On the 13th day of gestation, the amount of Zika’s genetic material was 600,000 times lower in the placentas and 4,900 times lower in the fetal heads from the pregnant mice that were treated one day after infection, compared with mice that received the placebo. However, administering the antibody three days after infection was less effective: It reduced the amount of viral genetic material in the fetal heads nineteenfold and in the placentas twenty-threefold.

These findings suggest that for the antibody to effectively protect fetuses from Zika infection, it must be administered soon after infection. Such a goal may be unrealistic clinically because women rarely know when they get infected.

However, giving women the antibody as soon as they know they are pregnant could provide them with a ready-made defense against the virus should they encounter it. Antibody-based drugs have been used for decades to provide temporary protection against infectious diseases such as rabies when there is no time to vaccinate or, as in the case of Zika, when there is no vaccine available.

The key to using this antibody as a preventive drug would be to make sure that antibody levels in a woman’s bloodstream stay high enough to protect her fetus for the duration of her pregnancy.

Diamond and colleagues are working on identifying how much antibody a pregnant woman would need to ensure that her fetus is protected from Zika. They also are exploring ways to extend the antibody’s half-life in the blood, to reduce the number of times it would need to be administered.

Having anti-dengue antibodies circulating in the bloodstream for months on end poses a risk, though, because antibodies that protect against one strain of dengue virus sometimes worsen symptoms if a person is infected by another dengue strain.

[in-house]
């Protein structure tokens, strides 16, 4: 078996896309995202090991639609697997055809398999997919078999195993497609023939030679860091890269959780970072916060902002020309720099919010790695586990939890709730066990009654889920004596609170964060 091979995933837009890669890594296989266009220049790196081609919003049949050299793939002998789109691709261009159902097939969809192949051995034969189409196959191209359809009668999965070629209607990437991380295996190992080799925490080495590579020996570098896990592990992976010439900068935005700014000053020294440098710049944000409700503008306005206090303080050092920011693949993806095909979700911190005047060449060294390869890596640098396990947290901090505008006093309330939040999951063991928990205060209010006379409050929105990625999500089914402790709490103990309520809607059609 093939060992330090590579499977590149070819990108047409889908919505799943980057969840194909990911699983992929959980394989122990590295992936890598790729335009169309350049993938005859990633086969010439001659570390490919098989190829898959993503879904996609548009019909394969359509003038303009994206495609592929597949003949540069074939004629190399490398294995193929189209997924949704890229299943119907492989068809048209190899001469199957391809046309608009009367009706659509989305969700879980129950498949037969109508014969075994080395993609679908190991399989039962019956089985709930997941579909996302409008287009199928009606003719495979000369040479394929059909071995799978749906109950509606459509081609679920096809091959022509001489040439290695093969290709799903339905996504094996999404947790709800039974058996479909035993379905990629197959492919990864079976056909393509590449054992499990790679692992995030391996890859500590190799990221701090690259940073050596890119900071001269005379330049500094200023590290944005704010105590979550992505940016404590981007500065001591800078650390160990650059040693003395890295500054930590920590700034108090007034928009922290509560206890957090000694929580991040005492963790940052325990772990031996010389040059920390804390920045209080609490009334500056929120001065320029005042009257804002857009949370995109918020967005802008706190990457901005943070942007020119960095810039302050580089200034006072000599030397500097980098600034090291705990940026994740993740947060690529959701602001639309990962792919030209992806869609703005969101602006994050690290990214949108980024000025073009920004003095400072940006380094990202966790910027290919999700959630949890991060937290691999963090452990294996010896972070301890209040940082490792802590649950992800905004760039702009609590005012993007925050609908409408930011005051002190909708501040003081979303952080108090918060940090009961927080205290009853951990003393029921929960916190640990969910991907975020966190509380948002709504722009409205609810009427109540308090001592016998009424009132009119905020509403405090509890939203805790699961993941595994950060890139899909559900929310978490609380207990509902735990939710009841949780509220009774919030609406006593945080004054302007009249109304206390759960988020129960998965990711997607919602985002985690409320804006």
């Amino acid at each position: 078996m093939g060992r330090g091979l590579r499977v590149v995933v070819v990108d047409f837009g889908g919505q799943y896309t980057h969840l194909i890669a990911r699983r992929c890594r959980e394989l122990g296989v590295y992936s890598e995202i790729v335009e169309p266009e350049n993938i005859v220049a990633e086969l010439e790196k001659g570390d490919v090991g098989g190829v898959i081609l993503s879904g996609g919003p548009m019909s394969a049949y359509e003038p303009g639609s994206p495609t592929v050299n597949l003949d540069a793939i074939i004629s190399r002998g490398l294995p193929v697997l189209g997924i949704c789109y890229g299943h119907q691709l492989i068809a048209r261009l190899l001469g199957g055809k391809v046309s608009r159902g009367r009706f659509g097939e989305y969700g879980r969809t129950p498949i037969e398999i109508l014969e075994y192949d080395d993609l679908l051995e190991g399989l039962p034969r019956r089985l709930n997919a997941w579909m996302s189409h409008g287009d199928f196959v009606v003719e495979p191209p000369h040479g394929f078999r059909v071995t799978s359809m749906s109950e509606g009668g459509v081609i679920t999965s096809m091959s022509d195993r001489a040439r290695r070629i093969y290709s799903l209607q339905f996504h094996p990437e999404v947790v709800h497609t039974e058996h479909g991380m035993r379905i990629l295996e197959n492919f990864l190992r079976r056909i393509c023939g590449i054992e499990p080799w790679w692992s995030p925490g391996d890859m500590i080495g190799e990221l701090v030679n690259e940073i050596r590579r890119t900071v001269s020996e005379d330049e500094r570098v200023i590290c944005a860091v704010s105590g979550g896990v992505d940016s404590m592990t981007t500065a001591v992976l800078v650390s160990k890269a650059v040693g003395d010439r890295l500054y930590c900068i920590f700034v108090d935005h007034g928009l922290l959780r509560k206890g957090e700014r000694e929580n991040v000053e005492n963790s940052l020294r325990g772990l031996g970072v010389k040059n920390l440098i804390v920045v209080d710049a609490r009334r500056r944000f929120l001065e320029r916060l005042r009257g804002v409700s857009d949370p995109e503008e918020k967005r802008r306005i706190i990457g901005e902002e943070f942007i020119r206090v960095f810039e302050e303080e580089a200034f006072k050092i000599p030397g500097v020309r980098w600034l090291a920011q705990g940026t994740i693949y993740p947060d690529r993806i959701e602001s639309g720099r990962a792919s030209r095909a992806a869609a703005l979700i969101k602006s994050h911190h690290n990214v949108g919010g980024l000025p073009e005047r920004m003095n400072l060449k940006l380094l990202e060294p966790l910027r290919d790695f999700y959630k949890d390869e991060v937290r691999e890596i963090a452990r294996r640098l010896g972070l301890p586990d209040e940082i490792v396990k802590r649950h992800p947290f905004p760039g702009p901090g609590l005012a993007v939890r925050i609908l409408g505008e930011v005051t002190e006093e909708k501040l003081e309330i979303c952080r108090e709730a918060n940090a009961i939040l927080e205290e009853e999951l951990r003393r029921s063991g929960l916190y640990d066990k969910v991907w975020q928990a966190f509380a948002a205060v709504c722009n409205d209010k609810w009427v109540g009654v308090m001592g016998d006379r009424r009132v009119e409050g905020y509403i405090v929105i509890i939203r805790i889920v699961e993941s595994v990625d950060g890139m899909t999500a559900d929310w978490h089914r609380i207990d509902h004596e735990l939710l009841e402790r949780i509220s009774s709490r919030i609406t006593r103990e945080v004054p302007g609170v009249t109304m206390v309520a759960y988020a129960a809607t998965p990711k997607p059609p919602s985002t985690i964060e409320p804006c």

To avoid the possibility of accidentally aggravating an already very painful disease, the researchers mutated the antibody in four spots, making it impossible for the antibody to exacerbate dengue disease.

“We mutated the antibody so that it could not cause antibody enhancement of dengue infection, and it was still protective,” said Diamond, who is also a professor of pathology and immunology, and of molecular microbiology. “So now we have a version of the antibody that would be therapeutic against both viruses and safe for use in a dengue-endemic area, because it is unable to worsen disease.”

Story Source:

Materials provided by Washington University School of Medicine. Original written by Tamara Bhandari. Note: Content may be edited for style and length.


Journal Reference:

  1. Estefania Fernandez, Wanwisa Dejnirattisai, Bin Cao, Suzanne M Scheaffer, Piyada Supasa, Wiyada Wongwiwat, Prabagaran Esakky, Andrea Drury, Juthathip Mongkolsapaya, Kelle H Moley, Indira U Mysorekar, Gavin R Screaton, Michael S Diamond. Human antibodies to the dengue virus E-dimer epitope have therapeutic activity against Zika virus infectionNature Immunology, 2017; DOI: 10.1038/ni.3849

 

Source: Washington University School of Medicine. “Antibody protects against Zika and dengue, mouse study shows: Treating pregnant women before infection may protect fetuses from Zika.” ScienceDaily. ScienceDaily, 25 September 2017. <www.sciencedaily.com/releases/2017/09/170925132912.htm>.

eClinical Forum Meetings in Europe and the USA